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A personal injury professional negligence claim overview

Solicitors owe you a ‘duty of care’ when providing you with a service. To make a professional negligence claim you need to demonstrate that you were owed such a duty, that the solicitor involved breached this duty, and that this breach caused you to suffer a loss.

At Linder Myers we offer an initial free discussion to advise on whether we believe this breach of care can be proved.

Recent government reforms have been introduced to overhaul the cost of the Civil Justice system. As part of these reforms strict time limits are now in place for solicitors to submit documents in personal injury cases. Unfortunately however some solicitors are failing to adhere to these deadlines. If your personal injury case has suffered as a result of such negligence  you may be entitled to seek recompense.

In addition, despite these reforms, there are still too many ‘factory’ claims management companies with a focus on volume claims and a fast turnaround rather than the long-term needs of the injured party. This lack of care and consideration leaves these firms open to professional negligence claims.

All too often solicitors and claims management companies only consider the short term profit for themselves in pursuing personal injury claims, rather than the potential long term impact of such injuries, such as the onset of chronic pain or psychological injuries that can develop and have a devastating impact on a victim’s life.

A personal injury professional negligence claim may arise where the following has occurred:

  • Where advice has been given that falls below the standard of a reasonably competent professional with regards to the standards usually expected
  • Where time limits have been missed. With strict time limits now in place if a solicitor fails to meet these deadlines  the courts may punish the claimant by  dismissing the claim or through lesser sanctions (particularly important with new stringent Court deadlines introduced in  April 2013)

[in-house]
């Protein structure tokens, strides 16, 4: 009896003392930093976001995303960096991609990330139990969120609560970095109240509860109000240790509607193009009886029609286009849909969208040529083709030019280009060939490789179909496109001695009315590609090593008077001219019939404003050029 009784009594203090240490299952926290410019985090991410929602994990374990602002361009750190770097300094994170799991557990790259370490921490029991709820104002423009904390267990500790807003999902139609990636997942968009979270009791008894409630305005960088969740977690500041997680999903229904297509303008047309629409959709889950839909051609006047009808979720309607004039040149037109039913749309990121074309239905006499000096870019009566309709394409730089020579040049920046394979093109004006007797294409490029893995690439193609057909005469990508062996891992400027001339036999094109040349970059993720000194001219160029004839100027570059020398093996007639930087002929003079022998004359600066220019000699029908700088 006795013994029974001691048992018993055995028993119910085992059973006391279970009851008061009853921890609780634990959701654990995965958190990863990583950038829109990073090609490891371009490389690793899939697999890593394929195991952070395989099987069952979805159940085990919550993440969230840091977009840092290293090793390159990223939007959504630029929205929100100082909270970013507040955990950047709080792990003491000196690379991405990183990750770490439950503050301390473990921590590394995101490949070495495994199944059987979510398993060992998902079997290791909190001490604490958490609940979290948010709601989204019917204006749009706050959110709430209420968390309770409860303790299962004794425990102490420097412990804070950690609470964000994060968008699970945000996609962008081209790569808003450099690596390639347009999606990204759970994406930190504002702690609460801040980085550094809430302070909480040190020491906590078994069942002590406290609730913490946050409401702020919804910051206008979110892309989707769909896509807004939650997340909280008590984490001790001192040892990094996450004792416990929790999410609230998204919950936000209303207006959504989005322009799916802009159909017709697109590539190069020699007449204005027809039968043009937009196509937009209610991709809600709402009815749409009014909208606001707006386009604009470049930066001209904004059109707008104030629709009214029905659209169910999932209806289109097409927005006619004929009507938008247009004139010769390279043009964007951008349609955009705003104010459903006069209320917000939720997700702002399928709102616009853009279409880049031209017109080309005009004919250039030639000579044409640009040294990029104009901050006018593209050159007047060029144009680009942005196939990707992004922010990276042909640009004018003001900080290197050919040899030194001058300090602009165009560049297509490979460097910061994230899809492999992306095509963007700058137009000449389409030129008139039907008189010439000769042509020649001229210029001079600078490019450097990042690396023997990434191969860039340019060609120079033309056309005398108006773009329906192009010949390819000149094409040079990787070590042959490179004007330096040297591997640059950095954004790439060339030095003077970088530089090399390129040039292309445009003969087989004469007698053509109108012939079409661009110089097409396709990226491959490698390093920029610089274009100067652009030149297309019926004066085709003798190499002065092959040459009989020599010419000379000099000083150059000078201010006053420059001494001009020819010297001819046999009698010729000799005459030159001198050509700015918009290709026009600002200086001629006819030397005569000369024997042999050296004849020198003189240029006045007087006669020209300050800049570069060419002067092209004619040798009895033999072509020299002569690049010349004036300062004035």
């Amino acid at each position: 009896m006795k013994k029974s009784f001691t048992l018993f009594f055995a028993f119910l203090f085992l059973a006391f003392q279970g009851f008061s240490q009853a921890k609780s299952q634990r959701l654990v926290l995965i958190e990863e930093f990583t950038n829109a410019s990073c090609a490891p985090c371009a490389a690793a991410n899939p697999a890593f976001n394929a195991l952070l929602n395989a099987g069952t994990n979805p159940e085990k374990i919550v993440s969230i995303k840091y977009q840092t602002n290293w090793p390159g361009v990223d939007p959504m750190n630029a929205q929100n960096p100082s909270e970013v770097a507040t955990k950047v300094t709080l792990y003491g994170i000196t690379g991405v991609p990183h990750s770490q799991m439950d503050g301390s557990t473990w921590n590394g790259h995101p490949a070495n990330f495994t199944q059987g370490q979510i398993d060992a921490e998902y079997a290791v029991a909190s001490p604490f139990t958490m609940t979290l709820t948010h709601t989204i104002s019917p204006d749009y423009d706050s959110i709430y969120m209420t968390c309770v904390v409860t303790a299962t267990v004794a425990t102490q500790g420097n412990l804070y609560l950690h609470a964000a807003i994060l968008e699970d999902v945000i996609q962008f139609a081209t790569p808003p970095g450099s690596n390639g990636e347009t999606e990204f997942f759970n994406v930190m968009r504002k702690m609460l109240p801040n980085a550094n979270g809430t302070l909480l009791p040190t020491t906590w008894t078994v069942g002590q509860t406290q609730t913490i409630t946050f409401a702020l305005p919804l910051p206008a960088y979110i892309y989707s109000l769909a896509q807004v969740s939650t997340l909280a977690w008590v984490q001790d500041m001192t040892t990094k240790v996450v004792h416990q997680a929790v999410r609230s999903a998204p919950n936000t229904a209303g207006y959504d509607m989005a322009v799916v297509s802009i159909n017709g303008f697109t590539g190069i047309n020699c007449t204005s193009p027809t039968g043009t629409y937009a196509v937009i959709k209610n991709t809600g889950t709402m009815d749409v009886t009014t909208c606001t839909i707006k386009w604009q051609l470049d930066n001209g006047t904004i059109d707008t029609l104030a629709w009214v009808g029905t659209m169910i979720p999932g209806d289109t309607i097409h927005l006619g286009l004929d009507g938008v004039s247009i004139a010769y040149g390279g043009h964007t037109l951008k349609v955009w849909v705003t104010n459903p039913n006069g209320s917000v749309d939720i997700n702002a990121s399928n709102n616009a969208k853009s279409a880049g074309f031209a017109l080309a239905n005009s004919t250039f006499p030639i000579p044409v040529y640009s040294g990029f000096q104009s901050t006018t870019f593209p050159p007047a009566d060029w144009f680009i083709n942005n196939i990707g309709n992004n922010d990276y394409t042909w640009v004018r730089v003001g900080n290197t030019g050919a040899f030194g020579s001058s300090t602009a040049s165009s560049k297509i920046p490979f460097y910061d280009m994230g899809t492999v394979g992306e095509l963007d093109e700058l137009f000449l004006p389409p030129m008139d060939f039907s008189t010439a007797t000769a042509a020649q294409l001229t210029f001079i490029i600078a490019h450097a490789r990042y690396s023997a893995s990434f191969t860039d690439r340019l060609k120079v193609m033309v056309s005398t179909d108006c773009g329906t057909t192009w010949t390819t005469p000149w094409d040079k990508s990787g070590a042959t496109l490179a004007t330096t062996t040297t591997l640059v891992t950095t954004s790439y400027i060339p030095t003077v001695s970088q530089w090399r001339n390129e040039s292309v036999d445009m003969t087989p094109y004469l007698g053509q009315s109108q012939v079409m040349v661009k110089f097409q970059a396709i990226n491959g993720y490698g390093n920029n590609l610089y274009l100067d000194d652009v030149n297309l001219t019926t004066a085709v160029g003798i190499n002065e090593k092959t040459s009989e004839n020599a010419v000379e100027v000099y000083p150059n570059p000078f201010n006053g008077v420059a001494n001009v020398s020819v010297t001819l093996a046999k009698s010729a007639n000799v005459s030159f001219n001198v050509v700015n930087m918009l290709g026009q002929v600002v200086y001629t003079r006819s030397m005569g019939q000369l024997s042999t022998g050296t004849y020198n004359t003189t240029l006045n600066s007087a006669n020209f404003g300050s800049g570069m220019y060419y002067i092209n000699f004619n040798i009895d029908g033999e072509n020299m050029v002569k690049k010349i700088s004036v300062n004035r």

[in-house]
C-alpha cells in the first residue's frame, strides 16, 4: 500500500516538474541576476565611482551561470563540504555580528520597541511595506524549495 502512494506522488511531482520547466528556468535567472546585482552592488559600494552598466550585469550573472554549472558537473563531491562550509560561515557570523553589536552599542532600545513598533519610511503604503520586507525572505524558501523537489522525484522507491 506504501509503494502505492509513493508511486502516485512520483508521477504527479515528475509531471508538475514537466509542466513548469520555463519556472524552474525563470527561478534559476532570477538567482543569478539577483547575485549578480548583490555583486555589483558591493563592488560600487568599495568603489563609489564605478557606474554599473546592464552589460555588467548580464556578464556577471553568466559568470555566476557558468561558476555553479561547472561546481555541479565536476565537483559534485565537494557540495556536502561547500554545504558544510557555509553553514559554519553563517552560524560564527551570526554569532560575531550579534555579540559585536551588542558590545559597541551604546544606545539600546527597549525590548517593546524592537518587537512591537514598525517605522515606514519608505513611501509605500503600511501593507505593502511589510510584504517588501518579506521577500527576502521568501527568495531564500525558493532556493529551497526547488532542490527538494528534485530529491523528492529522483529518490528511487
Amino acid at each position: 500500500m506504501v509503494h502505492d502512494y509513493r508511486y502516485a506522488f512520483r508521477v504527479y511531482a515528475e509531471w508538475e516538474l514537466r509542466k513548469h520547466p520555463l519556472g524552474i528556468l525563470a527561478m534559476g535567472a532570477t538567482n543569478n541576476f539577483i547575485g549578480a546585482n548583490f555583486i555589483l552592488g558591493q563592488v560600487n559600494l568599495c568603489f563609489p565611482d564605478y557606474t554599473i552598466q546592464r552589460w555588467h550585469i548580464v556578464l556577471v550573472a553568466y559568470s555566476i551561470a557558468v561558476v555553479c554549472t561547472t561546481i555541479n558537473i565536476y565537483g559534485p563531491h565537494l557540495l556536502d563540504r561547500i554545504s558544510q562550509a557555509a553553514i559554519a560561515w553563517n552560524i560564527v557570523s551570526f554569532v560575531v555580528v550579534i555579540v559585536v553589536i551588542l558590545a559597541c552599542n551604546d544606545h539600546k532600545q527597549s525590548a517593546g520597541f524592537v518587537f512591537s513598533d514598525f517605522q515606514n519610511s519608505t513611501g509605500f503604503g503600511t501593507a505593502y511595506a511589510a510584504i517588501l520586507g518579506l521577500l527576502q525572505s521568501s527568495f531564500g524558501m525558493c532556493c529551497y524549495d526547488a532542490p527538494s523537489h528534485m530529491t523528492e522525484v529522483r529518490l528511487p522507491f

• Where a lack of care with regards to medical information sought/used can be demonstrated. Including where:
    • Insufficient medical advice was provided as part of the initial claim
    • The wrong medical expert was sought
    • Poor management of medical records can be demonstrated (including where these were obtained at wrong time or were obtained too late)
  • Where incomplete earning information was sought/used in the initial claim
  • Where the claim has been rushed through with no consideration of ‘provisional damages’ or chronic pain (particularly likely where claims are processed quickly without a lot of detailed thought)
  • Where the case has taken too long (evidence out of date)
  • Where a client has been badly advised with regard to funding /and ATE policies

If your solicitor failed to ensure that your claim was made before the expiration of the limitation period, one way of assessing damages is to make a valuation of your ‘loss of chance’. To do this the court will look at the original claim’s chance of success and base any award on the likely percentage of success of the original case.

The applicable limitation period in most professional negligence cases six years from the date of the negligence, if you believe you have a professional negligence claim it is important to act swiftly.

Our personal injury lawyers will always advise what is best for you, contact a member of our team on 0161 832 6972 or email a summary of your claim, with your contact details, to

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